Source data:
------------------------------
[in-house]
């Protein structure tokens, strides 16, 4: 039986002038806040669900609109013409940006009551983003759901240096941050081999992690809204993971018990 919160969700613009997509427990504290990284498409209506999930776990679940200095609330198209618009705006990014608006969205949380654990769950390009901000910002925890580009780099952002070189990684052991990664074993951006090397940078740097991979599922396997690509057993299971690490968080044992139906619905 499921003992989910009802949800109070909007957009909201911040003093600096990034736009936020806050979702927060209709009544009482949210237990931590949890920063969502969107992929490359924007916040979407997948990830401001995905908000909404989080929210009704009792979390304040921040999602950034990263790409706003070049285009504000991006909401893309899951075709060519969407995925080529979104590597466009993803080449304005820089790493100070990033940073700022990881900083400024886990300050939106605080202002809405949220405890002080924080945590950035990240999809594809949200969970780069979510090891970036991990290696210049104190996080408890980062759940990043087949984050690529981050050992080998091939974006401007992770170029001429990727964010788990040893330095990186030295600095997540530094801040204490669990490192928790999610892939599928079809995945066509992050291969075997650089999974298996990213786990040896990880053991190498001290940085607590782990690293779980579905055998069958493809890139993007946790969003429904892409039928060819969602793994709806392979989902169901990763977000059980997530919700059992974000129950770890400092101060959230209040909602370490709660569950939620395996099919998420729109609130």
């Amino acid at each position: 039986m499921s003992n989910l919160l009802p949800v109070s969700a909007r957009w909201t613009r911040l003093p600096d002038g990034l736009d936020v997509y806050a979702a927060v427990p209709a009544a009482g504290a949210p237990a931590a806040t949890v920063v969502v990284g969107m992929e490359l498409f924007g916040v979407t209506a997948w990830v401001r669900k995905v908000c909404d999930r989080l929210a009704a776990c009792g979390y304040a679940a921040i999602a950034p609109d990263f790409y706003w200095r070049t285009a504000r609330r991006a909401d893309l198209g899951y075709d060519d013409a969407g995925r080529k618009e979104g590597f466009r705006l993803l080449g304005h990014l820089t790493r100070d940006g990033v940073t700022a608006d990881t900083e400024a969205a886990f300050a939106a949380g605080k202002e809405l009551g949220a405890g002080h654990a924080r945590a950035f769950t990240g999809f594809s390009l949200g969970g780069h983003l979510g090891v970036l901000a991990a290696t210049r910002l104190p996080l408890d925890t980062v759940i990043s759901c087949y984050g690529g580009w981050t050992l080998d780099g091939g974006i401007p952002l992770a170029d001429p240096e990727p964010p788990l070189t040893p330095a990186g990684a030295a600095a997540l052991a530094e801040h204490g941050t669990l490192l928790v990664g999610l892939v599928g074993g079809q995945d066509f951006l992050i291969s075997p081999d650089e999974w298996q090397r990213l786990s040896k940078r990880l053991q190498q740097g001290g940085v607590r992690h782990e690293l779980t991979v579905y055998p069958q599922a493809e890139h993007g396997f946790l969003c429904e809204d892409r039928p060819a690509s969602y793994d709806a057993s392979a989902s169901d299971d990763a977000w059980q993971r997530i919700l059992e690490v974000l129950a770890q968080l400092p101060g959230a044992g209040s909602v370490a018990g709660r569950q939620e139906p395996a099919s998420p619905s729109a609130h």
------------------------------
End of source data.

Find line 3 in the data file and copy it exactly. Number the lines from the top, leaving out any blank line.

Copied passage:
């Amino acid at each position: 039986m499921s003992n989910l919160l009802p949800v109070s969700a909007r957009w909201t613009r911040l003093p600096d002038g990034l736009d936020v997509y806050a979702a927060v427990p209709a009544a009482g504290a949210p237990a931590a806040t949890v920063v969502v990284g969107m992929e490359l498409f924007g916040v979407t209506a997948w990830v401001r669900k995905v908000c909404d999930r989080l929210a009704a776990c009792g979390y304040a679940a921040i999602a950034p609109d990263f790409y706003w200095r070049t285009a504000r609330r991006a909401d893309l198209g899951y075709d060519d013409a969407g995925r080529k618009e979104g590597f466009r705006l993803l080449g304005h990014l820089t790493r100070d940006g990033v940073t700022a608006d990881t900083e400024a969205a886990f300050a939106a949380g605080k202002e809405l009551g949220a405890g002080h654990a924080r945590a950035f769950t990240g999809f594809s390009l949200g969970g780069h983003l979510g090891v970036l901000a991990a290696t210049r910002l104190p996080l408890d925890t980062v759940i990043s759901c087949y984050g690529g580009w981050t050992l080998d780099g091939g974006i401007p952002l992770a170029d001429p240096e990727p964010p788990l070189t040893p330095a990186g990684a030295a600095a997540l052991a530094e801040h204490g941050t669990l490192l928790v990664g999610l892939v599928g074993g079809q995945d066509f951006l992050i291969s075997p081999d650089e999974w298996q090397r990213l786990s040896k940078r990880l053991q190498q740097g001290g940085v607590r992690h782990e690293l779980t991979v579905y055998p069958q599922a493809e890139h993007g396997f946790l969003c429904e809204d892409r039928p060819a690509s969602y793994d709806a057993s392979a989902s169901d299971d990763a977000w059980q993971r997530i919700l059992e690490v974000l129950a770890q968080l400092p101060g959230a044992g209040s909602v370490a018990g709660r569950q939620e139906p395996a099919s998420p619905s729109a609130h």